Fencing will surround these copper towers, running along the footprint of the sites they once inhabited. Etched plaques along the fence will alternate between technical diagrams and texts commemorating the history of Site 1, carefully curated to acknowledge both the triumphs and challenges of this legacy. Through this lens, Mount Trashmore can be read as a case study upon which to reflect on the narratives of 20th Century American labor history. These monuments will be located on the site of one of the long-vanished structures on what was once Emma Ave., as well as the soon-to-be demolished Old Scale House and exposed face of Snouffer Quarry. This connection will encourage viewers to retrace the steps of laborers along the pedestrian pathway (which is built along the former path of Water St.), passing by the former neighborhood of Stumptown, the ruins of the bridge which once led to the Sinclair Meatpacking facility, and the existing traces of the Snouffer Quarry. Situated within an urban brownfield site which is preparing for revitalization, this fencing will allow for small spaces of ‘re-wilding’. This will hint towards an alternative to creative destruction, and acceptance that at some point, the tactic of commercially repurposing post-industrial sites might need to give way to de-growth strategies, as we cannot expect limitless growth within a finite system.
In discussing the waste management practices of Mount Trashmore, (and most other North American dump sites), Director, Karmin McShane described this methodology as a kind of dry tomb. It is a repository for the entire material history of Cedar Rapids, carefully preserved in this hermetically sealed mound. With this context in mind, I also propose that a modest limestone monument be embedded into the rock-face adjacent the Old Scale House. Cast around one of the industrial ruins scavenged from the Sinclair site (which will be sacrificed to make the iron sulphate) this form would have an interior cavity which over time would contain and neutralize the unwanted byproducts of this chemical reaction, forming a kind of sarcophagi for the discarded material history of this post-industrial site as it undergoes its transformation in the coming year. Limestone has long been used as the industry standard for chemical neutralization tanks, and this monument would form a direct material connection to the landscape which lies beneath Mount Trashmore: Snouffer Limestone Quarry. Together, these monuments attempt to reframe our thinking about post-industrial sites, shrinking the distance between ourselves and the sacrificial landscapes that we are all complicit in creating.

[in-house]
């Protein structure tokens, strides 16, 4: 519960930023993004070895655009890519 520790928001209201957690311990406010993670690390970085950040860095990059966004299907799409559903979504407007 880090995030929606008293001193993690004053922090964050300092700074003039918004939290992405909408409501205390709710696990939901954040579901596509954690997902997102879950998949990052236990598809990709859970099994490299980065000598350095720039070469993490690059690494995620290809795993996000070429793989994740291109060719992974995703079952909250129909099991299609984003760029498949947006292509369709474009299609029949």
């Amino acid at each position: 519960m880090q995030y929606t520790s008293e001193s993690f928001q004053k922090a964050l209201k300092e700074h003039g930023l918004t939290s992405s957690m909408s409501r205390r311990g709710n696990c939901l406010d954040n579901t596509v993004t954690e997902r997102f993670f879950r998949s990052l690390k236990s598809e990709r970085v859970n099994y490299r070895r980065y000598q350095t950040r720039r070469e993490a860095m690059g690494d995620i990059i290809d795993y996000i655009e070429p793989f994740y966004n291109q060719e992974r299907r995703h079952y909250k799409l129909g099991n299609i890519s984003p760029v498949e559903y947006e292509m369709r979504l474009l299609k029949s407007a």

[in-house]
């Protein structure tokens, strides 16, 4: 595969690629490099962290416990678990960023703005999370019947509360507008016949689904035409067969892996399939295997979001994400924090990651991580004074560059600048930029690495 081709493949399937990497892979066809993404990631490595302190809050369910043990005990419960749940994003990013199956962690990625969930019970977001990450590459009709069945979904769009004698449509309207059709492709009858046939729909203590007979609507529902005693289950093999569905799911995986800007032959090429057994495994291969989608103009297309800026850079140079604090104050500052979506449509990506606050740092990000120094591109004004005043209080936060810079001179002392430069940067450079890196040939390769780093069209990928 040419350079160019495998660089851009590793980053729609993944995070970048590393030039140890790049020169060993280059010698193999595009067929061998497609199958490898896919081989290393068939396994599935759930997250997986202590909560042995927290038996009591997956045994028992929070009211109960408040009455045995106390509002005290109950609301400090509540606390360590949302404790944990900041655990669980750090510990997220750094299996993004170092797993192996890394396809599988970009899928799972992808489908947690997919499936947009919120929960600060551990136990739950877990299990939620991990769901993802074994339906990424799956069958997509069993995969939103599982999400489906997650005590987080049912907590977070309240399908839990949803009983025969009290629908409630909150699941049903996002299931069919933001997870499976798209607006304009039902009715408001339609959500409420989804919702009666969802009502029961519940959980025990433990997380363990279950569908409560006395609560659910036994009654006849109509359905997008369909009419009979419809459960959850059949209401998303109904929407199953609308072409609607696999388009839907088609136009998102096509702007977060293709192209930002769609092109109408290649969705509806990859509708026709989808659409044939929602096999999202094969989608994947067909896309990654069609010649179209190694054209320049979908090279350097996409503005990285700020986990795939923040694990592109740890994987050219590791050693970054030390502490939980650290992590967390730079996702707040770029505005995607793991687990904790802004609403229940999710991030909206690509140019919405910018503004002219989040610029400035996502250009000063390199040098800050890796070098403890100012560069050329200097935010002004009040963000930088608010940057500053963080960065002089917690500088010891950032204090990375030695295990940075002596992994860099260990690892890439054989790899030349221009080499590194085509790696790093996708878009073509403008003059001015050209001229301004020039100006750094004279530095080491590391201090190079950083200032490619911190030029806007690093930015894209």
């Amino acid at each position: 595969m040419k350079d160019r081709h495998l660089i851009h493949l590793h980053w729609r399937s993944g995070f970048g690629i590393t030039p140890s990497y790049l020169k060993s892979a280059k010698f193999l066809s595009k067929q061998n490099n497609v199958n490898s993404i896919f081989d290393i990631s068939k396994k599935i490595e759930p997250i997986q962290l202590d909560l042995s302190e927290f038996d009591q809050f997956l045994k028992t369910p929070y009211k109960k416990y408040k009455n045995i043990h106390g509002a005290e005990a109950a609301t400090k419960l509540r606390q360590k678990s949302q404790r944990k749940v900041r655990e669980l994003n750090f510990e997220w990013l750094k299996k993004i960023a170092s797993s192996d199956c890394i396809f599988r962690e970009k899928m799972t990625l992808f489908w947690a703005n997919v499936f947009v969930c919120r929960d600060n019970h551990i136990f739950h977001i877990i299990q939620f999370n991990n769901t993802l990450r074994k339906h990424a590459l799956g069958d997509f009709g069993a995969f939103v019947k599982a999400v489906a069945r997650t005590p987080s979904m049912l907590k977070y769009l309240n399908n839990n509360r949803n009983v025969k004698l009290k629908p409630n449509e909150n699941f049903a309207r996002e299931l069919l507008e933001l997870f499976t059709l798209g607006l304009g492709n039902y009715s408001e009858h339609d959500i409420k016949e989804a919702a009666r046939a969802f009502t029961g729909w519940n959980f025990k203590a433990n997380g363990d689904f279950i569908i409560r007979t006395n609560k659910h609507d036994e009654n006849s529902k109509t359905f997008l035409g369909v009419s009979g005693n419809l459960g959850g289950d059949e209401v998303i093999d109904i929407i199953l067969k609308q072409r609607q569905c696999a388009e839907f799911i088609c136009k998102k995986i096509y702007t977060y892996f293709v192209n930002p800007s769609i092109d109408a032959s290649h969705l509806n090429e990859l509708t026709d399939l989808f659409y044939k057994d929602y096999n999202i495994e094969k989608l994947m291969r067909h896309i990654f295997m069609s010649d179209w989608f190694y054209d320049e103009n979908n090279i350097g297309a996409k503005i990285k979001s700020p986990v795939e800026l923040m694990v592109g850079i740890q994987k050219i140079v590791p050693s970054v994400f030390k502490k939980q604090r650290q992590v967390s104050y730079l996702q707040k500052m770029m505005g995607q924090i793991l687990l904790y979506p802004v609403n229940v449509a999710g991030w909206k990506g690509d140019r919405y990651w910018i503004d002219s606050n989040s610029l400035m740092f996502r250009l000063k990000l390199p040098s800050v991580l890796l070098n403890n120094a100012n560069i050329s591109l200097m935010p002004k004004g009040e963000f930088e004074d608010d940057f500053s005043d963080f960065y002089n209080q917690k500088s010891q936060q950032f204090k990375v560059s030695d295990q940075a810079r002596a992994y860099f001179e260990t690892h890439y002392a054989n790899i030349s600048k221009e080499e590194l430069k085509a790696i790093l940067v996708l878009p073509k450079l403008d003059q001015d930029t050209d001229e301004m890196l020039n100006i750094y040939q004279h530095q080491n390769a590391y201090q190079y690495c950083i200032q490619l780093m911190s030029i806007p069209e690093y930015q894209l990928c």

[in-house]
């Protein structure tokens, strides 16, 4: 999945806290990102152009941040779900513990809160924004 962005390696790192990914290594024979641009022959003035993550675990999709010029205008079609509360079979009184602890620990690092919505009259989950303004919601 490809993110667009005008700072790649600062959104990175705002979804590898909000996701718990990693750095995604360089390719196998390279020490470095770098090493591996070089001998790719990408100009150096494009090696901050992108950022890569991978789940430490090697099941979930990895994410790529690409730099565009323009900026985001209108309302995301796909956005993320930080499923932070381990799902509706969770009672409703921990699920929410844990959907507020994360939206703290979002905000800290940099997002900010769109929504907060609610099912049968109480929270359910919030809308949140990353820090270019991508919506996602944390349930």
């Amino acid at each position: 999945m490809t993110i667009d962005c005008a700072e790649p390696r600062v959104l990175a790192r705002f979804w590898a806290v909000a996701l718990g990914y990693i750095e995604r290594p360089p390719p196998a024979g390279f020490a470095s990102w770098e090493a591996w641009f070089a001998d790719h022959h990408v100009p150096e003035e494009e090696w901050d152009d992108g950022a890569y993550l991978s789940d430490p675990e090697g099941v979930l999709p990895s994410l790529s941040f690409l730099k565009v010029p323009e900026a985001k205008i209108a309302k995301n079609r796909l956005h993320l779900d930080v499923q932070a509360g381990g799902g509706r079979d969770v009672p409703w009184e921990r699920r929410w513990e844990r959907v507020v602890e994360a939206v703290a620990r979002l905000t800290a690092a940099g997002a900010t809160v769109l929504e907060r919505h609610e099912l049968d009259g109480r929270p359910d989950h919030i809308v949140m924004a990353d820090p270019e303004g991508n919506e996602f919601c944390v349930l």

The material for this monument will be quarried from the former site of Lithograph City, a short-lived company town which stood approximately 100 miles up the Cedar River, and was once the premier site for lithographic limestone in the United States. This town rose to prominence between 1914-15, during a time of international crisis (as Bavarian Limestone was a banned import during WWI), but was quickly made obsolete through technological advancements. By the end of 1915, the shortage of American lithographic limestone had expedited the development of plate lithography (a far more efficient and cost-effective industrial process), making the product quarried in Lithograph City (and by extension, the community itself), redundant. This historical footnote may be interpreted as a precursor to Iowa’s distinguished history in printmaking innovation, while also drawing connections to industrial obsolescence, sacrificial landscapes, and the role of international trade and migration, which is at the heart of both of these stories.